Press release: Demystifying Pan-European digital-music rights
New research from Informa Telecoms & Media has mapped out the complex area of Pan-European digital-music rights and their administration. The report, “Demystifying Pan-European digital-music rights” neatly illustrates what repertoire is controlled by what collection society or licensing hub in all of the 27 European Union Member States.
The number of digital-music services in Europe is growing every year and consumers across the continent are being presented with an array of different ways to listen to music. Digital-music delivery and consumption has undergone a rapid transition. However, such has been the speed of the sector’s evolution, new business models specializing in digital-music delivery across Europe have forced those organizations charged with issuing licenses to rethink the way they operate.
“Pan-European digital-music licensing is a complex business and there remains no consensus between music publishers and collection societies on how best to move forward” said Simon Dyson, author of the report and editor of the Informa Telecoms & Media publication Music & Copyright. “But, the publishers and collection societies have made big strides in streamlining the licensing process in Europe and so there’s never been a better time to map out where all the publishers’ repertoire sits and where a service should go to get hold of that repertoire” he added.
Music publishers and collection societies in Europe have taken to the task in different ways. But, in contrast to a few years ago, when digital-music services were required to negotiate countless licensing deals, agreements between music publishers and collection societies have reduced the necessity for endless rounds of licensing negotiations.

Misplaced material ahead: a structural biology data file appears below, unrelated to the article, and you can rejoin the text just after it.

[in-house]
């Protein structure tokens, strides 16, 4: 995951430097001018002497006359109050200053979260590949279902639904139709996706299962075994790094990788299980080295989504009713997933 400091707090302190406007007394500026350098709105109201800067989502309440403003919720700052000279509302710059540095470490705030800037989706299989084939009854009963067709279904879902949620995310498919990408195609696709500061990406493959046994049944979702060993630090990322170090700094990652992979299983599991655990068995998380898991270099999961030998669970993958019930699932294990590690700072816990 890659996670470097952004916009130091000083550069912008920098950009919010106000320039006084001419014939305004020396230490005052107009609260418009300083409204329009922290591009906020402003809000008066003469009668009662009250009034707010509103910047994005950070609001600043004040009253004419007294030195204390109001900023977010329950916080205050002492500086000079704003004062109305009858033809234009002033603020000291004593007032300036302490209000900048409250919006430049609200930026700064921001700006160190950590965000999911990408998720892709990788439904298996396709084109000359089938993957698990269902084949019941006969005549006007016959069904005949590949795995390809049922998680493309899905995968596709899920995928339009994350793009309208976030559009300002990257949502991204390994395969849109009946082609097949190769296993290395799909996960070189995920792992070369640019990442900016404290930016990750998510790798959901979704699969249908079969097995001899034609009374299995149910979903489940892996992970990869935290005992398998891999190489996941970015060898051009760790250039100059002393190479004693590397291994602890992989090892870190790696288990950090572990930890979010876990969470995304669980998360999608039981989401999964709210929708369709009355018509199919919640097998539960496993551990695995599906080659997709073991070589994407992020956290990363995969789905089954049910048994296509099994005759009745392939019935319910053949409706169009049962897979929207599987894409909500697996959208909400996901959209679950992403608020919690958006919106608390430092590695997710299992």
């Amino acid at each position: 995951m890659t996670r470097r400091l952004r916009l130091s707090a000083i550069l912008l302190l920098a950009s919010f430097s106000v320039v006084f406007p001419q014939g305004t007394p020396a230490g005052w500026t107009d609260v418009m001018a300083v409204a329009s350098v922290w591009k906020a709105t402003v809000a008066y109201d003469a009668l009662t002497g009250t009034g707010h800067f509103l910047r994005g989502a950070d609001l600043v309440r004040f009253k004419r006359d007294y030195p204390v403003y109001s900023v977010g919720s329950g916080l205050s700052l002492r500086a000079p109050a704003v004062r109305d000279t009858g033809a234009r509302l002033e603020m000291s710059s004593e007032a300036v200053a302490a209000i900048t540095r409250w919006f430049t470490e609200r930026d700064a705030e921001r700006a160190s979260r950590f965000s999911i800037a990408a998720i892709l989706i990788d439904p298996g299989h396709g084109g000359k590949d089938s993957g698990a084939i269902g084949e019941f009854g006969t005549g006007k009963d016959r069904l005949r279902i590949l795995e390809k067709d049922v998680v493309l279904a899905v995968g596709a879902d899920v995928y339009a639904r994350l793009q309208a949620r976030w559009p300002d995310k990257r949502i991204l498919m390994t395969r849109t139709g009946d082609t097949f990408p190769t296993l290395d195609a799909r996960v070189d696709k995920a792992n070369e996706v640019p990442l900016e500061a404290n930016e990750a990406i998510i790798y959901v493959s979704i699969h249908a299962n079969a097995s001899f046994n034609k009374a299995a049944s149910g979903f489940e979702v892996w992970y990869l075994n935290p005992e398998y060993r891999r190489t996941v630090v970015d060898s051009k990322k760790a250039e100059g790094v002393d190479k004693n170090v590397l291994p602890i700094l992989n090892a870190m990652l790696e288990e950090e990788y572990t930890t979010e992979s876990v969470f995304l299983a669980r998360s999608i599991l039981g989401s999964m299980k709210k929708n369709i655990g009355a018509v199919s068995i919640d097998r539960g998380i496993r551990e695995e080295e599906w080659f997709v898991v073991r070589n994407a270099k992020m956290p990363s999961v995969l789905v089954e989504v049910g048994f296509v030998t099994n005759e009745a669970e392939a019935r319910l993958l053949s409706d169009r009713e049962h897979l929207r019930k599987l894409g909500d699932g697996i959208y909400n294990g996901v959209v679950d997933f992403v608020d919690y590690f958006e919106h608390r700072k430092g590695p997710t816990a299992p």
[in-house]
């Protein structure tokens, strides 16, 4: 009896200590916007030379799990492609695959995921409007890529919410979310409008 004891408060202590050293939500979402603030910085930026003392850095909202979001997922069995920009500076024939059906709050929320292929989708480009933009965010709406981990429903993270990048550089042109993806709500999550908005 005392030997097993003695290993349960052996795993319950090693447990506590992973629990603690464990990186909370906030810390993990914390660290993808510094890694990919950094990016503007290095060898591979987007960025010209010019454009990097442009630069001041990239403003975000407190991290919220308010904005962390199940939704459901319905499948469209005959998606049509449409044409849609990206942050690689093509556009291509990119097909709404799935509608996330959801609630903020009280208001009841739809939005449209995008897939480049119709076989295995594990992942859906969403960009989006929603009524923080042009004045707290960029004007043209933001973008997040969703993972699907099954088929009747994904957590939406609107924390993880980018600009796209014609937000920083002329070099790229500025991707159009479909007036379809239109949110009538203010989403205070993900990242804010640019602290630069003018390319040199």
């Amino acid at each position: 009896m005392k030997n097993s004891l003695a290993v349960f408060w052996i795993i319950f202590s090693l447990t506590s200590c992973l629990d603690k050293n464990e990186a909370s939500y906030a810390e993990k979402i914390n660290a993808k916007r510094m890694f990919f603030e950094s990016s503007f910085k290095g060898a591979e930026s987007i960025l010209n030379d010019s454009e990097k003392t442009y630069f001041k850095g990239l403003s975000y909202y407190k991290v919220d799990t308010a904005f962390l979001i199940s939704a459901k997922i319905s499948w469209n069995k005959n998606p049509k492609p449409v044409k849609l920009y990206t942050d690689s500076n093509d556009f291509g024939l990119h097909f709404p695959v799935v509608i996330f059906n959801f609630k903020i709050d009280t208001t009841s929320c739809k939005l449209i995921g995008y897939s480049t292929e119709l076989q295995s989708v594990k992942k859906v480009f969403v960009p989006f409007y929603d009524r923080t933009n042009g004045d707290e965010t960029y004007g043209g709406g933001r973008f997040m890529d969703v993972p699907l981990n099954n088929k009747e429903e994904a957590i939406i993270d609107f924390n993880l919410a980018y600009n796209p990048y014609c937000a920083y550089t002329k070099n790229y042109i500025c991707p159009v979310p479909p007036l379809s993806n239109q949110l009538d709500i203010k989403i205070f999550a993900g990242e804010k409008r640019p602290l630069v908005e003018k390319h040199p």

The report explains precisely what the digital music licensing process is all about. It details the changing landscape in Pan-European digital-music licensing and the importance of reaggregation. In addition, the report breaks down what authors and publishers earn from digital sales and illustrates clearly what collection societies and licensing hubs a service provider must do business with to set up a digital-music service.
The report sets out three types of repertoire – domestic, Anglo-American and Spanish/Latin. Separate pages for each country list the publishers that have withdrawn certain repertoire from the national collection-society network and placed the licensing rights in the hands of one or a number of different national collection societies of licensing bodies. Courtesy of the global authors’ societies body CISAC, the report also contains contact details for all 27 EU Member States’ authors’ societies.
For more information, please visit our website: www.informatandm.com/digitalmusicrights.
About Music & Copyright
Music & Copyright is a fortnightly research service covering global copyright and legal issues affecting the music industry. Written by experts that have been involved in the music industry for 20 years, it delivers accurate analysis of music industry news and views, independently determined market share figures not available from any other source and a wide range of data and statistics. Subscribers also receive 23 country reports packed full of the latest music industry data.